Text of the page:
Jessica Womack

Position
Modern
Bio/Description

Profile

Jessica Womack is a Ph.D. candidate in the Department of Art and Archaeology and is pursuing graduate certificates in African American Studies and Latin American Studies. She studies modern and contemporary art of the Caribbean and Black Diaspora and focuses on nation-building, identity (re)formation, and space/spatialization. She is especially interested in African Diasporic religions and their iconography and visual culture in postcolonial and post-revolutionary contexts. 

Her dissertation focuses on Jamaican art after independence in 1962 and examines the negotiations, partnerships, and tensions between artists, arts institutions, and government officials; her current research probes the politics and practices of exhibition and display in mid/late twentieth century Jamaica and the entanglements between tourism, the economy, the state, race, and art by artists from Jamaica and the broader Caribbean. Her work has been supported by the Paul Mellon Centre for Studies in British Art and the Social Sciences Research Council.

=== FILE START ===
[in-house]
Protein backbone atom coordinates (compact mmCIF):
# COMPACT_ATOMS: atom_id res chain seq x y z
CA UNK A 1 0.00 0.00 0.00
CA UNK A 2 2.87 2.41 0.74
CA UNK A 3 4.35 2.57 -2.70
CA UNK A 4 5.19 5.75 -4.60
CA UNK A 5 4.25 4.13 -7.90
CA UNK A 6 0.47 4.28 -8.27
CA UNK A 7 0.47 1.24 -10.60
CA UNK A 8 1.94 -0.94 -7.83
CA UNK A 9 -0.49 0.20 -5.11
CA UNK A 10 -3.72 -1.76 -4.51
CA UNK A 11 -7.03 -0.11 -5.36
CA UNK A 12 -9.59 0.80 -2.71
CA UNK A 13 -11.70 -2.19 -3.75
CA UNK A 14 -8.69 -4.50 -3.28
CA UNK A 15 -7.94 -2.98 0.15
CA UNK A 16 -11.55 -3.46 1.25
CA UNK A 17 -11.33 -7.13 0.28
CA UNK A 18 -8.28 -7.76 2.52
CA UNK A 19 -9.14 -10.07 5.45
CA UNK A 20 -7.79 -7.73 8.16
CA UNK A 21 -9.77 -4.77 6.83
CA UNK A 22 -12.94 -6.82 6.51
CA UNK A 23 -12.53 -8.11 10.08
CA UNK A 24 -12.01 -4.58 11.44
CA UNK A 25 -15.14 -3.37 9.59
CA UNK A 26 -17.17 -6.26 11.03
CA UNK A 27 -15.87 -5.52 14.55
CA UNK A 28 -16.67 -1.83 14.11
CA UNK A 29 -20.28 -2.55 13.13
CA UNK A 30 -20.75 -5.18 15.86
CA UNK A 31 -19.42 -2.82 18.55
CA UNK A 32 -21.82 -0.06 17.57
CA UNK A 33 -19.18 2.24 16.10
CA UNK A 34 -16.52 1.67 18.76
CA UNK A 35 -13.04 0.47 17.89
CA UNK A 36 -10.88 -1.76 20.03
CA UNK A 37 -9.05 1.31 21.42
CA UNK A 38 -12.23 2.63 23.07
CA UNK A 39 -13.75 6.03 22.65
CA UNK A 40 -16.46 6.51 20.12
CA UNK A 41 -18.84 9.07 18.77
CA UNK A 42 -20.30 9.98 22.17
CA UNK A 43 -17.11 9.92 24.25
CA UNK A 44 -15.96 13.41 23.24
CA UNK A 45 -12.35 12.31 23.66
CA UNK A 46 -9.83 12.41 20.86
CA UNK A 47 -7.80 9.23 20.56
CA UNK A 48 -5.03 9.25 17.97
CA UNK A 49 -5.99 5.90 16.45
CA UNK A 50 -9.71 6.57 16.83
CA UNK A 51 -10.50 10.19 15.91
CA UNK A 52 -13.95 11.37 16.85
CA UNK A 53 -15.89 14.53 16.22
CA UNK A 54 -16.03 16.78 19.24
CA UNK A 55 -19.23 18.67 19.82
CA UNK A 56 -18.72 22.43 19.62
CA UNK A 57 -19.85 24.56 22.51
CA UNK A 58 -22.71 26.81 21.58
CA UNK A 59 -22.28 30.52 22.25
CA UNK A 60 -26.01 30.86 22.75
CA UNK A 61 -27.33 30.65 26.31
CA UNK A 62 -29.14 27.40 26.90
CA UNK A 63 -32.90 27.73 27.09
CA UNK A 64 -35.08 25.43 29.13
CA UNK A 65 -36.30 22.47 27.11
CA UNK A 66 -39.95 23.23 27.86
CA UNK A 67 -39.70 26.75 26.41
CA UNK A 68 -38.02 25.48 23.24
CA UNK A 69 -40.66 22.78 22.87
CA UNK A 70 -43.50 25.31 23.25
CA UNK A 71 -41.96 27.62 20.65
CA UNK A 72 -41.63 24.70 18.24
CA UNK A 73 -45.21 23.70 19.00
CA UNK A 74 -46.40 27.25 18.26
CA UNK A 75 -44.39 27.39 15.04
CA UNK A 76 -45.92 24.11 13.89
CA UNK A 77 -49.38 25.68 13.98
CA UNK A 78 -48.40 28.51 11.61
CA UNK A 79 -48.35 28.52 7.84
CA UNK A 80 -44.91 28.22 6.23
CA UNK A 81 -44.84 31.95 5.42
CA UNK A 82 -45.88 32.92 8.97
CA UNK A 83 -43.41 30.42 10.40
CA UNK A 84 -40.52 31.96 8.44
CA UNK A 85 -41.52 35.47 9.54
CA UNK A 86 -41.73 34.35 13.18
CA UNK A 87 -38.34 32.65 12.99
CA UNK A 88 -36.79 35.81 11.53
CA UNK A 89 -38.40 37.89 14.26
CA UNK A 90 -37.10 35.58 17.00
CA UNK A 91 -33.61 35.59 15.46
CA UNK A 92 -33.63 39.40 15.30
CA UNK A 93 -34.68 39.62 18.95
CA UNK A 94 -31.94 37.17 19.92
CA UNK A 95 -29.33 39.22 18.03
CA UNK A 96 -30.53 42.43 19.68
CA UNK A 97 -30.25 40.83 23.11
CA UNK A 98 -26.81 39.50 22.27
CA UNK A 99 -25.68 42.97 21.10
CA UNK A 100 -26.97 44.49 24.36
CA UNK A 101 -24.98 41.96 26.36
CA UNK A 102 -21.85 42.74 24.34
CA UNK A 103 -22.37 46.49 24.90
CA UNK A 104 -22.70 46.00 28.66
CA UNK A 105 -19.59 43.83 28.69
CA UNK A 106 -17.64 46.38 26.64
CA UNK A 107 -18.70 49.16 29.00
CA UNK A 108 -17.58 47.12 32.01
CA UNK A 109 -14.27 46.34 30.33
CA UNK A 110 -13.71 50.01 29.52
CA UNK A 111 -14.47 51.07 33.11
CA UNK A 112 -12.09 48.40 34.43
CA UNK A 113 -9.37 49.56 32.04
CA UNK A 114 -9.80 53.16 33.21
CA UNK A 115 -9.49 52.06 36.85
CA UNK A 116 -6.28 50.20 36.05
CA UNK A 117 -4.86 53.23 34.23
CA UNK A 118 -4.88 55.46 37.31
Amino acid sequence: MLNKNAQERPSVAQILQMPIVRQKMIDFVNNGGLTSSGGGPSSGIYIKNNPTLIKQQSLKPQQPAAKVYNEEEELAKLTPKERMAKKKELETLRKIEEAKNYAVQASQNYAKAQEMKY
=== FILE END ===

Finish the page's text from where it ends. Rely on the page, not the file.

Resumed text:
She received her A.B. in art history from Dartmouth College in 2014 where she was a Mellon Mays Undergraduate Fellow and her M.A. from Princeton University in 2019. Before starting her graduate work, she held curatorial and programming positions at the Hood Museum of Art and the Museum of Modern Art. Jessica has participated in the Studio Museum in Harlem’s Museum Education Practicum (2020) and was selected as a 2021-2022 Caribbean Cultural Center African Diaspora Institute Afro-Caribbean Art Curatorial Fellow. In 2021, she was also awarded a Princeton Graduate School Teaching Award. Jessica’s writing appears in past and forthcoming publications from institutions such as the Museum of Contemporary Art Detroit, Oolite Arts, American Federation of Arts, and the George Washington Carver Museum and Cultural Center. Additionally, she currently serves as the project manager of the digital humanities research project Art Hx: Visual and Medical Legacies of British Colonialism as well as the co-founder/lead coordinator of the A&A Undergraduate Mentorship Program.